Mr. Harvey killed the narrator of this tale. She’s 14 years old in heaven, first describing how he lured her into “a hiding place”, raped and killed her (one and the same to many), then describing her family’s aftermath of dealing with her death. Soon after she’s killed, her mother unknowingly meets the murderer on the street:
Mr. Harvey told her the usual: “I hope they get the bastard. I’m sorry for your loss.”
I was in my heaven by that time, fitting my limbs together, and couldn’t believe his audacity. “The man has no shame,” I said to Franny, my intake counsellor. “Exactly,” she said, and made her point as simply as that. There wasn’t a lot of bullshit in my heaven.
This is a well-written, involved story. It’s almost a suspense novel, wondering if the killer will be caught, if the safe some of her body parts were stored in will be found; what her sister or dad will do to him, knowing intuitively the guy who did it. There’s a fantastical element to the story, where the dead protagonist communicates in subtle ways with those she loved; her little brother, her first love… and it almost didn’t work for me. It was like the movie Ghost: touchingly sappy; however, the characters are drawn beautifully; you want everything to work out for them, hoping their grief over her death is concluded sometime, and it is:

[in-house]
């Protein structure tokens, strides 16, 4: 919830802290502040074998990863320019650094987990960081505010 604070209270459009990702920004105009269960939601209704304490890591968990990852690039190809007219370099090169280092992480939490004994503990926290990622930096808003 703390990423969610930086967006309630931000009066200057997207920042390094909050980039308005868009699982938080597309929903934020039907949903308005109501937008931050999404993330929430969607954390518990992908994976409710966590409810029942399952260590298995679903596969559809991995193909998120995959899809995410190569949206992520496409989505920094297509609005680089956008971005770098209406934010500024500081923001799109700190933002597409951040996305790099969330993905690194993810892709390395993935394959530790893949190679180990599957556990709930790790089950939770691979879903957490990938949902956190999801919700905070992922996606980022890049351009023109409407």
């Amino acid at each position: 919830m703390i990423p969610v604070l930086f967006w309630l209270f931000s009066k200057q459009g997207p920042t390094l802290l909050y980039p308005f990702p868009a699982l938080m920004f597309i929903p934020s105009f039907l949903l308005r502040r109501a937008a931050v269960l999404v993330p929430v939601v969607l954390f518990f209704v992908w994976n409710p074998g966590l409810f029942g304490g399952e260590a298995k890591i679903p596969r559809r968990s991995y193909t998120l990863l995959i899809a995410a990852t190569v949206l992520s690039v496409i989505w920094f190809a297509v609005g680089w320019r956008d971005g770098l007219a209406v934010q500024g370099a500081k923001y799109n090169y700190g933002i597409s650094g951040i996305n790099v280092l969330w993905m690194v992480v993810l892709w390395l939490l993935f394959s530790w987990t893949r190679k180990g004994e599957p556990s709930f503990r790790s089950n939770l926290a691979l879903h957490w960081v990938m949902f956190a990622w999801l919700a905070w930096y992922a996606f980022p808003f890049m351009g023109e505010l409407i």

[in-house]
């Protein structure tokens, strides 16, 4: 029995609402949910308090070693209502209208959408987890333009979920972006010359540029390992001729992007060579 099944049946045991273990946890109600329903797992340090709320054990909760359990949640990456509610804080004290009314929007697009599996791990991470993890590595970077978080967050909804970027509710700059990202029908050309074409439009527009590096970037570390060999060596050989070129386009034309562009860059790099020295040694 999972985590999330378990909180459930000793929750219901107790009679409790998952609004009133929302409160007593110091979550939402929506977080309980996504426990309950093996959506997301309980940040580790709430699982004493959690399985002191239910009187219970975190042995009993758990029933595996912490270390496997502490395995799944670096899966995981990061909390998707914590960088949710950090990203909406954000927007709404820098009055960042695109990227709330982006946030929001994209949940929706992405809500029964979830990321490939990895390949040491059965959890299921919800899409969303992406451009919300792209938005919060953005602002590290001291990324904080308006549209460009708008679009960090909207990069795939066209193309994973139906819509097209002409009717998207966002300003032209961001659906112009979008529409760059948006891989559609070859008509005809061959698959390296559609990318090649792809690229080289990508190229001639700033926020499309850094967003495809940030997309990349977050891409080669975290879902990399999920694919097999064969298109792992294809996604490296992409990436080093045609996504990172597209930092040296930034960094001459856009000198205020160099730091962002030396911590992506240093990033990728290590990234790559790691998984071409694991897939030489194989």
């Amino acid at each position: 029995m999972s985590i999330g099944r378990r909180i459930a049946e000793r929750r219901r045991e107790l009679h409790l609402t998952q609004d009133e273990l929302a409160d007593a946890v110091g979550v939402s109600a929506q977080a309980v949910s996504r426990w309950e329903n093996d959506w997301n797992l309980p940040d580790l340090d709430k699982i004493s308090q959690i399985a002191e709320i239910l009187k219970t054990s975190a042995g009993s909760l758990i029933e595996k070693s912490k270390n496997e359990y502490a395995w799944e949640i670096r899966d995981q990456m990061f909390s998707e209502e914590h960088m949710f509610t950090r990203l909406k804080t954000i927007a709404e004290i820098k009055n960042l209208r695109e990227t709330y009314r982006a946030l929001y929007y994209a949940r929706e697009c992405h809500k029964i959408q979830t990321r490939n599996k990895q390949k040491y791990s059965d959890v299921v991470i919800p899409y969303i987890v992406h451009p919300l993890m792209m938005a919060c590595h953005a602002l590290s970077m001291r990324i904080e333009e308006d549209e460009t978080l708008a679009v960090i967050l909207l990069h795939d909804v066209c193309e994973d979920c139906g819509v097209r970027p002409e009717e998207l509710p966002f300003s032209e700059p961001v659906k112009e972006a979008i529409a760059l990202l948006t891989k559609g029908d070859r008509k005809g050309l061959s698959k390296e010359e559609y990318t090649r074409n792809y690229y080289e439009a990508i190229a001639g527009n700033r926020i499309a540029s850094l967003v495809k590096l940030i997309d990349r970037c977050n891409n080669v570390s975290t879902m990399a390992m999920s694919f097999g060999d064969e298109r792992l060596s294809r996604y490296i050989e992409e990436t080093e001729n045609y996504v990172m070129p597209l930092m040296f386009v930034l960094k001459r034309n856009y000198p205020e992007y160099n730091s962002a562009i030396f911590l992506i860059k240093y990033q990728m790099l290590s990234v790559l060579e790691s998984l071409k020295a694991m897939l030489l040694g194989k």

The events that my death wrought were merely the bones of a body that would become whole at some unpredictable time in the future. The price of what I came to see as this miraculous body had been my life.
So yeah, they live happily ever after. It’s a good read. The middle of it almost got tedious for me; I got impatient for the outcome. And some characters appear haphazardly enough that I couldn’t remember who they were; I had to read back or stop and think, Who the hell is Nate? But it’s a good book. It’ll make you believe.